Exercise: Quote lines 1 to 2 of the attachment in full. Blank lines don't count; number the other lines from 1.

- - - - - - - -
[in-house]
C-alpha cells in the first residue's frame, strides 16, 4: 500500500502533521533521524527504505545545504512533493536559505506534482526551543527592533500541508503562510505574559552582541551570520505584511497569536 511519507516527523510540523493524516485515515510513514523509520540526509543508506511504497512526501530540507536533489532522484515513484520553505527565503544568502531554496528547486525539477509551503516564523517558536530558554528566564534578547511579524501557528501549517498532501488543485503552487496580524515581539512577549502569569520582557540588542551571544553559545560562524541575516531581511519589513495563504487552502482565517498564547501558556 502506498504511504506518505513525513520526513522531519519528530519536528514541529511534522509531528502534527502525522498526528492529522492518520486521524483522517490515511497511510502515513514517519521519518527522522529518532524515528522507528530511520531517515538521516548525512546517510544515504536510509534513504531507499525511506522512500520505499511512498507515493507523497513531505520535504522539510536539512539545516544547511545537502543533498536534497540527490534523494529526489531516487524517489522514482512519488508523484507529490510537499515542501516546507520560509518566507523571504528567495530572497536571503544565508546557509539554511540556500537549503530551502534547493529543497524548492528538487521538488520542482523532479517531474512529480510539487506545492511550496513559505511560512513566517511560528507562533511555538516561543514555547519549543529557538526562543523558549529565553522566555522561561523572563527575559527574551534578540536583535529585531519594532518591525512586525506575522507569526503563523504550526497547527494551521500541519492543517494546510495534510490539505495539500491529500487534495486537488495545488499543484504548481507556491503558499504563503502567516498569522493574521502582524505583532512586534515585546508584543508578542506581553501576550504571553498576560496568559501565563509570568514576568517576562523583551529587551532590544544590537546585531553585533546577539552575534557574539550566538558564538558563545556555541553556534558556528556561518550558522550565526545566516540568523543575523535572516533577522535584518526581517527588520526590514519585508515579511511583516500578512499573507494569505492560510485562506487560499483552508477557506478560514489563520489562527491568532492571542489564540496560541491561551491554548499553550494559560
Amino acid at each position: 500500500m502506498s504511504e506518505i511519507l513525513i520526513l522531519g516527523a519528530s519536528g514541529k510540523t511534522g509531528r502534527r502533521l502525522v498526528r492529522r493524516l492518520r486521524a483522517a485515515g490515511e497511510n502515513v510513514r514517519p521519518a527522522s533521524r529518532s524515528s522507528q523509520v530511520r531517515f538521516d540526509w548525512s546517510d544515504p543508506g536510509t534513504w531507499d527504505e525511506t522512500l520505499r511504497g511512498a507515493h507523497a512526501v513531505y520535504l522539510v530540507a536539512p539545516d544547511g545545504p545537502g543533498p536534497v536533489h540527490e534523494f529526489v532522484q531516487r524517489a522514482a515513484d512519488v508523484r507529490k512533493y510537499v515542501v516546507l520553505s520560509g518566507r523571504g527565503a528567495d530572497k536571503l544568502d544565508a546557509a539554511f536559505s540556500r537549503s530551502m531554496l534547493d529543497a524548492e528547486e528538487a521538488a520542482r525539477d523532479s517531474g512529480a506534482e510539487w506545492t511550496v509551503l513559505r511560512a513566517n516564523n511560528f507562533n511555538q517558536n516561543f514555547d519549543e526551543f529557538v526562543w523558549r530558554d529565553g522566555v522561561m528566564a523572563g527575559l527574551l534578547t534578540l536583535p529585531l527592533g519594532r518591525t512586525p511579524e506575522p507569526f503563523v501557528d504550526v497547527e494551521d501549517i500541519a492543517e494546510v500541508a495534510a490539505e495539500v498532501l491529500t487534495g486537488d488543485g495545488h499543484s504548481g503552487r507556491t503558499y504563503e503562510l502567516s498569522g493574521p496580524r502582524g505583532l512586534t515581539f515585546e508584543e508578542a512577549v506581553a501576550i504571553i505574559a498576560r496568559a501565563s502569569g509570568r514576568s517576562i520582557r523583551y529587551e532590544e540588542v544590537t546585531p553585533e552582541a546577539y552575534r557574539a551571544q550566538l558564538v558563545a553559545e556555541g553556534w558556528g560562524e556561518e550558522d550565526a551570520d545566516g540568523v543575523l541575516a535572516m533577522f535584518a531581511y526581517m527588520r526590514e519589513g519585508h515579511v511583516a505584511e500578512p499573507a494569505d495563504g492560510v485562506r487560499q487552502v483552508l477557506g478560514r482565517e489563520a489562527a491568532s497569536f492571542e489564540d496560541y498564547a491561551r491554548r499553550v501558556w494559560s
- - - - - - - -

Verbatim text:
[in-house]
C-alpha cells in the first residue's frame, strides 16, 4: 500500500502533521533521524527504505545545504512533493536559505506534482526551543527592533500541508503562510505574559552582541551570520505584511497569536 511519507516527523510540523493524516485515515510513514523509520540526509543508506511504497512526501530540507536533489532522484515513484520553505527565503544568502531554496528547486525539477509551503516564523517558536530558554528566564534578547511579524501557528501549517498532501488543485503552487496580524515581539512577549502569569520582557540588542551571544553559545560562524541575516531581511519589513495563504487552502482565517498564547501558556 502506498504511504506518505513525513520526513522531519519528530519536528514541529511534522509531528502534527502525522498526528492529522492518520486521524483522517490515511497511510502515513514517519521519518527522522529518532524515528522507528530511520531517515538521516548525512546517510544515504536510509534513504531507499525511506522512500520505499511512498507515493507523497513531505520535504522539510536539512539545516544547511545537502543533498536534497540527490534523494529526489531516487524517489522514482512519488508523484507529490510537499515542501516546507520560509518566507523571504528567495530572497536571503544565508546557509539554511540556500537549503530551502534547493529543497524548492528538487521538488520542482523532479517531474512529480510539487506545492511550496513559505511560512513566517511560528507562533511555538516561543514555547519549543529557538526562543523558549529565553522566555522561561523572563527575559527574551534578540536583535529585531519594532518591525512586525506575522507569526503563523504550526497547527494551521500541519492543517494546510495534510490539505495539500491529500487534495486537488495545488499543484504548481507556491503558499504563503502567516498569522493574521502582524505583532512586534515585546508584543508578542506581553501576550504571553498576560496568559501565563509570568514576568517576562523583551529587551532590544544590537546585531553585533546577539552575534557574539550566538558564538558563545556555541553556534558556528556561518550558522550565526545566516540568523543575523535572516533577522535584518526581517527588520526590514519585508515579511511583516500578512499573507494569505492560510485562506487560499483552508477557506478560514489563520489562527491568532492571542489564540496560541491561551491554548499553550494559560